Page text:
Worthington leaders will oppose the renewal of a liquor permit for the bar where a double homicide occurred in November.

Worthington City Council voted Dec. 11 to object to the renewal, less than a month after two men reportedly shot each other outside Monkey's Bar & Grille at 6116 Huntley Road on Worthington's east side.

They were Worthington's first homicides in more than two decades, according to Anne Brown, a Worthington spokeswoman.

Worthington Division of Police Chief Jerry Strait said the incident in the early-morning hours of Nov. 15 was not the first trouble officers had encountered at the bar.

Strait said officers have responded to one stabbing, five assaults, three fights and two disturbances over the past two years, along with "some suspicious-person calls and some 911 hangups."

"Part of the reason we haven't had more violence, I believe, is that every night they've had a large-size crowd, we've requested that we have additional personnel sit on the lot itself," he said. "So that accounts for over 150 or so different times when we've had an officer sitting on that lot to prevent additional problems."

Strait said even without the homicides, "there's a good chance we would be at this conversation," and he and the city's law director, Tom Lindsey, recommended council members file an objection to the liquor-permit renewal.

City Council approved the decision unanimously.

"This is pretty simple," Councilman Scott Myers said. "This is not rocket science. We don't have a lot of other options."

City Council's opposition does not guarantee that the license will not be renewed.

According to Lindsey, the ordinance initiates a process that ultimately will be decided by the Ohio Department of Commerce's Division of Liquor Control.

Brown told ThisWeek shortly after the shootings that city officials planned to petition the Division of Liquor Control to not renew the bar's license.

Strait said City Council's decision would not come as a surprise to the management at Monkey's.

"We've been in and spoken with the management of the business and advised them of the concerns we've seen, the different problems we've seen," he said.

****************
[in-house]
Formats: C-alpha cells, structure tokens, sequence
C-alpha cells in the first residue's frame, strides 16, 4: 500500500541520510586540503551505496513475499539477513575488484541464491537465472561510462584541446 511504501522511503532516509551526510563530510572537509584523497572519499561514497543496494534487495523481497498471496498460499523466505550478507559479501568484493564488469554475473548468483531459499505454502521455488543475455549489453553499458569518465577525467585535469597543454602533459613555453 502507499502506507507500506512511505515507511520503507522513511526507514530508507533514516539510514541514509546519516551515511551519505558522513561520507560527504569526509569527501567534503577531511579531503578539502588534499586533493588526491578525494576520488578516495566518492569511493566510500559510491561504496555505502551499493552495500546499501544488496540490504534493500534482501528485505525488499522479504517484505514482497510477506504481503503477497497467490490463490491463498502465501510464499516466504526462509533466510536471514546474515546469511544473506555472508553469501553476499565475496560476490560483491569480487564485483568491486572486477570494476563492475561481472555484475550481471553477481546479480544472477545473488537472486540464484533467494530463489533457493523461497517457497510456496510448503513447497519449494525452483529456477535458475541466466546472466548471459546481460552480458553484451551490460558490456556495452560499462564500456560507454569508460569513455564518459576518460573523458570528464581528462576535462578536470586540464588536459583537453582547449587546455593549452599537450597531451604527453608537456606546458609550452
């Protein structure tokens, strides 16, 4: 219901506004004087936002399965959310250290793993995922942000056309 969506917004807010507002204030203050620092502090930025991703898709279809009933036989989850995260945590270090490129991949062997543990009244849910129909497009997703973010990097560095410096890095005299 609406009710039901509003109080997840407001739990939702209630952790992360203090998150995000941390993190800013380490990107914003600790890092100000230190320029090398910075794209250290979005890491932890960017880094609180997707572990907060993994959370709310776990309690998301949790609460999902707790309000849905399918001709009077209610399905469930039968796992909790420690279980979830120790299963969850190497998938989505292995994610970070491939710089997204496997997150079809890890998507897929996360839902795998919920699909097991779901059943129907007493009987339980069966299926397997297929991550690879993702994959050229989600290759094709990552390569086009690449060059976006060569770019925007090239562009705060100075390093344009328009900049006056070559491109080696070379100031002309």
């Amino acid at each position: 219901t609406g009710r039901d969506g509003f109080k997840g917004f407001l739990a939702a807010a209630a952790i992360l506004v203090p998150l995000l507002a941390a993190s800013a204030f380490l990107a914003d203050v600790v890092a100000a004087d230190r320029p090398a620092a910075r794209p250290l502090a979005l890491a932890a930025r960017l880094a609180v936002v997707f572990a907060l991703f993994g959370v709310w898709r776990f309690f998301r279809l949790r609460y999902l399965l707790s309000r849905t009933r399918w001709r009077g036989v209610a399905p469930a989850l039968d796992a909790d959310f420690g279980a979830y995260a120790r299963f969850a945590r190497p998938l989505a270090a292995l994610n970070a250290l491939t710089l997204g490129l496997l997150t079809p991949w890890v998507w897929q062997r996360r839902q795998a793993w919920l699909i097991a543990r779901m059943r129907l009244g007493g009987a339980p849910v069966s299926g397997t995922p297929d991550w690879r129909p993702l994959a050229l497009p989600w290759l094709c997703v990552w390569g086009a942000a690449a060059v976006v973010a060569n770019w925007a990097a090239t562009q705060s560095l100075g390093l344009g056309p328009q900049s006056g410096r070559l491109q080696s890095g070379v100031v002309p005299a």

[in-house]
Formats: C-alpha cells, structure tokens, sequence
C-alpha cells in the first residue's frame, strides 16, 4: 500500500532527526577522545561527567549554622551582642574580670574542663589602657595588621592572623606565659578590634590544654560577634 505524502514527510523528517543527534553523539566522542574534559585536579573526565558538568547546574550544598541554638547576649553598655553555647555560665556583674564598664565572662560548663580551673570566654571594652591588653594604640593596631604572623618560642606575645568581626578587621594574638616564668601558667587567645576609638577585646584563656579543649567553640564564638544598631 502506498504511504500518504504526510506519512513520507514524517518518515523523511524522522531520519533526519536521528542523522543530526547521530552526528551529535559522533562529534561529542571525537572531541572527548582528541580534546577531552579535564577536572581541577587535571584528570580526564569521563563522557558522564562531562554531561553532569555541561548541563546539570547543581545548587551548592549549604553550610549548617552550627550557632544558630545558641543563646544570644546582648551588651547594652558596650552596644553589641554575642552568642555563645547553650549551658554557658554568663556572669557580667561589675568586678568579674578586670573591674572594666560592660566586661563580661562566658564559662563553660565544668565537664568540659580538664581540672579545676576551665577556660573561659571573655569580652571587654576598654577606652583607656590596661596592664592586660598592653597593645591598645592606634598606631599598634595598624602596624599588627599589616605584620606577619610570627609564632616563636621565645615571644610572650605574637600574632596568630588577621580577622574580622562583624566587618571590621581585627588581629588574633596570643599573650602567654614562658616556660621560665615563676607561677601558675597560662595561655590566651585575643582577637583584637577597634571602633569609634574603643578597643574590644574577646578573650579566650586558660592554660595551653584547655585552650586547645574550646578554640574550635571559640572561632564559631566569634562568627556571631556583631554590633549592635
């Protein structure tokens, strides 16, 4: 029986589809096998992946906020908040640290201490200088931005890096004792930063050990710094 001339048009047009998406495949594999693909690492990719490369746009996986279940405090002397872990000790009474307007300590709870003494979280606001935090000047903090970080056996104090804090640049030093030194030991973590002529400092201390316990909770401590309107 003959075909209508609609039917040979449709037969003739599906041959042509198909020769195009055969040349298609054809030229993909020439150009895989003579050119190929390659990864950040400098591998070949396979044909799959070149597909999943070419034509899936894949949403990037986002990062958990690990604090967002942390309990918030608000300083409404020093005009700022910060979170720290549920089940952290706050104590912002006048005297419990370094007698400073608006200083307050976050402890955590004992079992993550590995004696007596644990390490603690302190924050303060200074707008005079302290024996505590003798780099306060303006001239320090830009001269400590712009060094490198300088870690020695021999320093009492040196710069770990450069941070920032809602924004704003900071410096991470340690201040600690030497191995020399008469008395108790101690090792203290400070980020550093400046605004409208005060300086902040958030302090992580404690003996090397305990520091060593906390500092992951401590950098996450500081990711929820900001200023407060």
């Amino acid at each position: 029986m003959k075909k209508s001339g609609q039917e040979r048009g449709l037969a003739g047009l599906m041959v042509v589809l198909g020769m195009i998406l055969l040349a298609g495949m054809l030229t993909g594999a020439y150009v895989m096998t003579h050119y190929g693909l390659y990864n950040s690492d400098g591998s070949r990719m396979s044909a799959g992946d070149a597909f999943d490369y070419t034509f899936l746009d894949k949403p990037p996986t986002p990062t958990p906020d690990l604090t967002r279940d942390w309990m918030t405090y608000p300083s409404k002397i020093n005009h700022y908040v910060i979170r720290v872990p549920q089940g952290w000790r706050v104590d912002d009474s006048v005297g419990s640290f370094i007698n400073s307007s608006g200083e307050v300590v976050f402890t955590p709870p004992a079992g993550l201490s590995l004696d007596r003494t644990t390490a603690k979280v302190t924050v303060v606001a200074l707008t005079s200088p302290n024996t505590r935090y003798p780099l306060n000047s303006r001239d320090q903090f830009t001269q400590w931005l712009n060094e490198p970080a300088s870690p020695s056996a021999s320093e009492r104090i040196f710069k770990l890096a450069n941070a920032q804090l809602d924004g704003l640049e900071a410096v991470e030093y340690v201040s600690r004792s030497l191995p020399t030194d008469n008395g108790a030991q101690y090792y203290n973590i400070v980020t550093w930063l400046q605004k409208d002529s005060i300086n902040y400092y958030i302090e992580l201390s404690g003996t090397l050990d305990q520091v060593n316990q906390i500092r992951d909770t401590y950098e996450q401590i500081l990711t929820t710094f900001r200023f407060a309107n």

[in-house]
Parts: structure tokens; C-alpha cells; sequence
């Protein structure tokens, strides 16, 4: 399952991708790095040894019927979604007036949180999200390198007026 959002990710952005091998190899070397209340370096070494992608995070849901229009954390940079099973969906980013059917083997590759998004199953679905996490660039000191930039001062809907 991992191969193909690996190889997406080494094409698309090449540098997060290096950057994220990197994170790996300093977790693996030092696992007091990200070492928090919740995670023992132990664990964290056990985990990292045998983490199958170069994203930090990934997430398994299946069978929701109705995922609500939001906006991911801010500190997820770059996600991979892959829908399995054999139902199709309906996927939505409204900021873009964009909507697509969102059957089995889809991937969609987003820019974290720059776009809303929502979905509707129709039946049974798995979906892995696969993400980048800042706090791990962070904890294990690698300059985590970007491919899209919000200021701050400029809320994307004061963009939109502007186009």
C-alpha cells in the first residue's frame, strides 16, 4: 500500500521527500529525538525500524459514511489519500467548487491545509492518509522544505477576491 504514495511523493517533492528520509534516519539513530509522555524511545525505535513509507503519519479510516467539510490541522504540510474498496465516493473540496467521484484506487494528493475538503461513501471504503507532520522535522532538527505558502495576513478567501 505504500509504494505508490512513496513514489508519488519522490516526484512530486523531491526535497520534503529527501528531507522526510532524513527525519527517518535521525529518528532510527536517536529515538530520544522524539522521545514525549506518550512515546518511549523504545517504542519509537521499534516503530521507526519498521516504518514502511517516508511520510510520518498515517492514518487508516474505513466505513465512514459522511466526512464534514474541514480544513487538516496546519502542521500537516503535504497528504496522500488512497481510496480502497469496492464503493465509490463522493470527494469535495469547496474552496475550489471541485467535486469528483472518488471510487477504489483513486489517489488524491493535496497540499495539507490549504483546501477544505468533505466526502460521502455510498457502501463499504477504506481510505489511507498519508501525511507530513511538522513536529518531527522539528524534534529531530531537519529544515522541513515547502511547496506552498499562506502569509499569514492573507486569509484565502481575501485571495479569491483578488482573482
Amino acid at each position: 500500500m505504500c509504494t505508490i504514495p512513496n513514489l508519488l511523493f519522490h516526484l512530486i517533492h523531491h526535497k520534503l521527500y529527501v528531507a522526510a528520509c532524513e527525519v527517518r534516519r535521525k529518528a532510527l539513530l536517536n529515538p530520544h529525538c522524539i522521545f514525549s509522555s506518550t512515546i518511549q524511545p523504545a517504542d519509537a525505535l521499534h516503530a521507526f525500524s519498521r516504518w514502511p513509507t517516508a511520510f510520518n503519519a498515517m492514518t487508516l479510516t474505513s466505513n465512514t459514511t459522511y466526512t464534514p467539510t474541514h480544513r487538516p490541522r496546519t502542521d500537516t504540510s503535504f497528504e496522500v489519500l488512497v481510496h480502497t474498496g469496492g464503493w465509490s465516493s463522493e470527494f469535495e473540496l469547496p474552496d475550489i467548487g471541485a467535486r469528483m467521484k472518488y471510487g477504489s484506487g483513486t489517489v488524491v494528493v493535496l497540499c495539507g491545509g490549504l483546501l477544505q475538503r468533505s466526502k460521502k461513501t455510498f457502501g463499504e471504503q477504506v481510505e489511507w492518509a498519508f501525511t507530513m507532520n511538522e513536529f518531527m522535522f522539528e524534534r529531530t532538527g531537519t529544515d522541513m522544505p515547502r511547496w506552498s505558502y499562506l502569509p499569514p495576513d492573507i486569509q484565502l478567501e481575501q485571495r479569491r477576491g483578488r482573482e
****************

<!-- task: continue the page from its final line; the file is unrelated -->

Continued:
C&B Machinery Inc. is the name listed on both city documents and the liquor permit as the owner of Monkey's. State records show it is registered to Marlen Silva, according to The Columbus Dispatch, and Silva's name is on the liquor license, Strait said.

ThisWeek left a message with an employee at the bar but the call seeking comment from the owner was not returned.

For Councilman David Norstrom, the decision to oppose the permit renewal left him wondering how things could have been handled differently before things escalated to a double homicide.

"Two people died recently," he said. "It's clear that this was a bad place. The question I've got for staff is, could we have done something better?"

Strait and City Manager Matt Greeson said their respective departments did everything they could.

"We had not only reached out to the owner, but we had increased enforcement and patrol," Greeson said. "There's a good chance we would be having this conversation if the homicide had not happened."

Strait said Monkey's had hired security in the summer, which "made it better for a while" but "really had no effect."

"It got to the point where we were doing bar walks – actual walks through the bar itself," he said. "And we had personal contact with not only the management, but the owner."

Police were called at 1:27 a.m. Nov. 15 to Monkey's Bar and Grille, according to a dispatcher for the Columbus Division of Police, who assisted Worthington police on the call.

Officers from the two departments found two men – Rayland L. Sullivan, 36, of northeast Columbus and Brian K. Farris, 28, of Reynoldsburg – lying in the parking lot and patio area of the bar with gunshot wounds. Both were pronounced dead at the scene.

A third man, who was not identified by police, was found a short distance away with a gunshot wound to his leg, police said.

The last time a homicide occurred in Worthington was in November 1995, Brown said. That was when Paul Thane Griffin, 64, was killed at the end of a shooting rampage by Jerry Hessler, leaving a Clintonville couple and their 5-month-old daughter dead and two others wounded in Columbus. Griffin's daughter had rejected Hessler's advances 10 years earlier.

The Columbus Dispatch reporter Beth Burger contributed to this story.